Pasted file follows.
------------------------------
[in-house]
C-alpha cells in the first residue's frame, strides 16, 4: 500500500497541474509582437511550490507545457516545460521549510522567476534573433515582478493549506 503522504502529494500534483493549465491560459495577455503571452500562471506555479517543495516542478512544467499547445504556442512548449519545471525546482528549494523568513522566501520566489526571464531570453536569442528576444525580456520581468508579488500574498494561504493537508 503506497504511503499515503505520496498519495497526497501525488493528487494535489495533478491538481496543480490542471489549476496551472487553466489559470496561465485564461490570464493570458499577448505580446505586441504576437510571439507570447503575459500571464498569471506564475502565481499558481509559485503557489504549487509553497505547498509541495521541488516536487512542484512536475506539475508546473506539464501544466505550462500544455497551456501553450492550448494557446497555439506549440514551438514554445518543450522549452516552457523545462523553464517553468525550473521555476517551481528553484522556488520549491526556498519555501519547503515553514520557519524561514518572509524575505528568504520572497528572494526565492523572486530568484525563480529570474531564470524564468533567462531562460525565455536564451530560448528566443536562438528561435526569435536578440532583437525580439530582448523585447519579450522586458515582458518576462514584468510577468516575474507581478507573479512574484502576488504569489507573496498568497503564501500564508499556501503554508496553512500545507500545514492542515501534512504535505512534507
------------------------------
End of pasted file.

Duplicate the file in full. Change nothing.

[in-house]
C-alpha cells in the first residue's frame, strides 16, 4: 500500500497541474509582437511550490507545457516545460521549510522567476534573433515582478493549506 503522504502529494500534483493549465491560459495577455503571452500562471506555479517543495516542478512544467499547445504556442512548449519545471525546482528549494523568513522566501520566489526571464531570453536569442528576444525580456520581468508579488500574498494561504493537508 503506497504511503499515503505520496498519495497526497501525488493528487494535489495533478491538481496543480490542471489549476496551472487553466489559470496561465485564461490570464493570458499577448505580446505586441504576437510571439507570447503575459500571464498569471506564475502565481499558481509559485503557489504549487509553497505547498509541495521541488516536487512542484512536475506539475508546473506539464501544466505550462500544455497551456501553450492550448494557446497555439506549440514551438514554445518543450522549452516552457523545462523553464517553468525550473521555476517551481528553484522556488520549491526556498519555501519547503515553514520557519524561514518572509524575505528568504520572497528572494526565492523572486530568484525563480529570474531564470524564468533567462531562460525565455536564451530560448528566443536562438528561435526569435536578440532583437525580439530582448523585447519579450522586458515582458518576462514584468510577468516575474507581478507573479512574484502576488504569489507573496498568497503564501500564508499556501503554508496553512500545507500545514492542515501534512504535505512534507